Early daguerreotypy reveals that the art and science of photography overlap where each incorporates technology, and as technology was associated with the idea of progress, American audiences were quick to embrace the daguerreotype and utilize it as an expression of American industry and progress. The daguerreotype was populist in appeal and indexical in relation to the known world, attributes that nevertheless coexisted with an aura of magic: a technological marvel for a new nation in a modern world. The daguerreotype was a product of science and technology, but that product was an image, and Gillespie is ever mindful of the importance of reading daguerreotype images in relation to her arguments about the place of the medium in American intellectual and mechanical history.
Gillespie proposes that daguerreotypy was accepted and popularized in the United States in part because American society was already keenly interested in image reproductive technologies and the circulation of images. Her analysis of the reception of the daguerreotype process considers how artists reacted to the daguerreotype and how daguerreotypists positioned themselves in relation to art. The daguerreotype changed American visual culture and was changed by it. This book itemizes the ways this is true in the spheres of art, science, and technology. Its relationship to the fine arts is the most complex of the three, in part because the arts were relatively more established in America in the 1840s than the sciences and technology. Initial fears that the daguerreotype would sideline painting and engraving were assuaged by the recognition that it was less capable of the art of flattery as practiced by the portraitist in painting, and by the value of the daguerreotype as an accurate means of reproducing paintings and sculpture. The relationship of the daguerreotype to the fine arts needed to be created, first through its reproduction of fine art, and then by its becoming artwork in its own right.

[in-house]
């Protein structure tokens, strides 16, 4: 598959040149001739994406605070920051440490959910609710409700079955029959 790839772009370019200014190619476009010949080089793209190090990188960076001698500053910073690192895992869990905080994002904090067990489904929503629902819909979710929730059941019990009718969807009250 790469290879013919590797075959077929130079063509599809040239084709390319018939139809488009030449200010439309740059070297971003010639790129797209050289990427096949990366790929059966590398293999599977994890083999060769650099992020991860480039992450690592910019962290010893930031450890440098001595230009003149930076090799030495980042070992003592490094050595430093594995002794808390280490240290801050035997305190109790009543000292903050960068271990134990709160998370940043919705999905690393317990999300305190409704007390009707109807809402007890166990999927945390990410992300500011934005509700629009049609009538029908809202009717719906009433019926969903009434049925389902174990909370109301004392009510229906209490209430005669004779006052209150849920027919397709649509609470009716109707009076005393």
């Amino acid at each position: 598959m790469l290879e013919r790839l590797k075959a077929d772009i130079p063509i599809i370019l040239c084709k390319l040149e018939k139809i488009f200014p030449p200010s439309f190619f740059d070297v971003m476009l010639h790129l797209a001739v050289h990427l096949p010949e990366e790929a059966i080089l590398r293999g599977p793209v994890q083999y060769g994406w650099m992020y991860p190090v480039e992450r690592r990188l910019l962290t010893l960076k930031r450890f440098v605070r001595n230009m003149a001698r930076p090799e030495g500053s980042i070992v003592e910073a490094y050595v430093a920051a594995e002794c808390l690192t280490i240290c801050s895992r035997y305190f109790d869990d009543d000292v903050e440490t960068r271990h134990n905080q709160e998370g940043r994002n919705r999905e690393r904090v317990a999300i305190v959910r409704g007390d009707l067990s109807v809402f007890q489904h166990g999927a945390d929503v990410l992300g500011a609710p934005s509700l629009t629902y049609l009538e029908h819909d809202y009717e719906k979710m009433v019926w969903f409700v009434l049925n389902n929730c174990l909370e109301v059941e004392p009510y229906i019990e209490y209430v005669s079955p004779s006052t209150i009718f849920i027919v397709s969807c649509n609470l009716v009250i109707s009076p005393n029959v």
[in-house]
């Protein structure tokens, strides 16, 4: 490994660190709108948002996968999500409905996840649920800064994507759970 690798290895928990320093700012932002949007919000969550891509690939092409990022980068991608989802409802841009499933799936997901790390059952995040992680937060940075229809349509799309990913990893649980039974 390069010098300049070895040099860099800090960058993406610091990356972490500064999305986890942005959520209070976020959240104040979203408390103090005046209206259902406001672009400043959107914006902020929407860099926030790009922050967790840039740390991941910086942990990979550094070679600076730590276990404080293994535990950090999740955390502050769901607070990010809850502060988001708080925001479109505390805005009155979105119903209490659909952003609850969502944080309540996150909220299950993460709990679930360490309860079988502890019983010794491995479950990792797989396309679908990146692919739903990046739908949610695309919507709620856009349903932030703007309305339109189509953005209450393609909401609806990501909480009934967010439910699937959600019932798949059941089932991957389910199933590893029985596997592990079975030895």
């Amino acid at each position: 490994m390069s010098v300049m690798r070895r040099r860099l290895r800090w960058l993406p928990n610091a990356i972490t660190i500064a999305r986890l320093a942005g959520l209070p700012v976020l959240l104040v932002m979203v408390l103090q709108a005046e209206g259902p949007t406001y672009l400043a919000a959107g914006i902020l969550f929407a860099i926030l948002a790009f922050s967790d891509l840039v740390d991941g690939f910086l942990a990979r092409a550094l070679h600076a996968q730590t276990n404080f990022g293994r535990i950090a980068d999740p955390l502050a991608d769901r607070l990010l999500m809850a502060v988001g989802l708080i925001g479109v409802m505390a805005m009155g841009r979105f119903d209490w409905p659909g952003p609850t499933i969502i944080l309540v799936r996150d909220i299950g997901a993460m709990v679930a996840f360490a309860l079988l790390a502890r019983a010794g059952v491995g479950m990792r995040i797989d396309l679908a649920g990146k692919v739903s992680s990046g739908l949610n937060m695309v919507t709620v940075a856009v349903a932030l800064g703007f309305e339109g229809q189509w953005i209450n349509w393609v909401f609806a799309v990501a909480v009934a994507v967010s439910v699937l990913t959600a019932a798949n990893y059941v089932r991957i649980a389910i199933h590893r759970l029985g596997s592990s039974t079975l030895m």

Daguerreotypists began taking over spaces formerly used as artists’ studios. Those physical spaces in turn became public spaces for the display of images, as well as workshops for image creation. The social space of the daguerreotype studio, where the public interacted with existing images as well as commissioning new ones, became a model for painters of the next generation, whose studios often became spaces of display that were attractive to visitors.